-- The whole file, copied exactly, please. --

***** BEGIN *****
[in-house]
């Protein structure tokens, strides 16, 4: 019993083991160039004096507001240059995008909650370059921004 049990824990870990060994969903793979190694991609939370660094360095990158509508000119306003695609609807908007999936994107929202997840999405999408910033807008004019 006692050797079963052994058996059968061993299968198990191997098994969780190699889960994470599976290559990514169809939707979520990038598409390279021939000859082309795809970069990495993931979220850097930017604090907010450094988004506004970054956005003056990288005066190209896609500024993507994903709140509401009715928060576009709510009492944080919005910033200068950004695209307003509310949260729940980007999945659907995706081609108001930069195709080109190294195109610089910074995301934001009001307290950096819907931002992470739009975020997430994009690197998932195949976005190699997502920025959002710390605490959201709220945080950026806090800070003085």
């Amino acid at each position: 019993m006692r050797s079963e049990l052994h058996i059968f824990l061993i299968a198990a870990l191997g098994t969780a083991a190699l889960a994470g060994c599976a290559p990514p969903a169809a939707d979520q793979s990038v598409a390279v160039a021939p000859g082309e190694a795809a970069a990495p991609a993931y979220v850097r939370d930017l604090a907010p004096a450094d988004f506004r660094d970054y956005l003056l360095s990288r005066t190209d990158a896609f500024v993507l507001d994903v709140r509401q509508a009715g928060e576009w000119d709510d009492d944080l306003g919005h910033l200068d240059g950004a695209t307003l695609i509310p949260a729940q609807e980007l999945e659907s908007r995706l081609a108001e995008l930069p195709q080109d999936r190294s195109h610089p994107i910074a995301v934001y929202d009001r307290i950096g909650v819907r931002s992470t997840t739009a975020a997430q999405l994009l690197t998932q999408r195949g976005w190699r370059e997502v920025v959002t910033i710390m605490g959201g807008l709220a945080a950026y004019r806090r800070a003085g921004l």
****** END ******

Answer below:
[in-house]
């Protein structure tokens, strides 16, 4: 019993083991160039004096507001240059995008909650370059921004 049990824990870990060994969903793979190694991609939370660094360095990158509508000119306003695609609807908007999936994107929202997840999405999408910033807008004019 006692050797079963052994058996059968061993299968198990191997098994969780190699889960994470599976290559990514169809939707979520990038598409390279021939000859082309795809970069990495993931979220850097930017604090907010450094988004506004970054956005003056990288005066190209896609500024993507994903709140509401009715928060576009709510009492944080919005910033200068950004695209307003509310949260729940980007999945659907995706081609108001930069195709080109190294195109610089910074995301934001009001307290950096819907931002992470739009975020997430994009690197998932195949976005190699997502920025959002710390605490959201709220945080950026806090800070003085």
């Amino acid at each position: 019993m006692r050797s079963e049990l052994h058996i059968f824990l061993i299968a198990a870990l191997g098994t969780a083991a190699l889960a994470g060994c599976a290559p990514p969903a169809a939707d979520q793979s990038v598409a390279v160039a021939p000859g082309e190694a795809a970069a990495p991609a993931y979220v850097r939370d930017l604090a907010p004096a450094d988004f506004r660094d970054y956005l003056l360095s990288r005066t190209d990158a896609f500024v993507l507001d994903v709140r509401q509508a009715g928060e576009w000119d709510d009492d944080l306003g919005h910033l200068d240059g950004a695209t307003l695609i509310p949260a729940q609807e980007l999945e659907s908007r995706l081609a108001e995008l930069p195709q080109d999936r190294s195109h610089p994107i910074a995301v934001y929202d009001r307290i950096g909650v819907r931002s992470t997840t739009a975020a997430q999405l994009l690197t998932q999408r195949g976005w190699r370059e997502v920025v959002t910033i710390m605490g959201g807008l709220a945080a950026y004019r806090r800070a003085g921004l």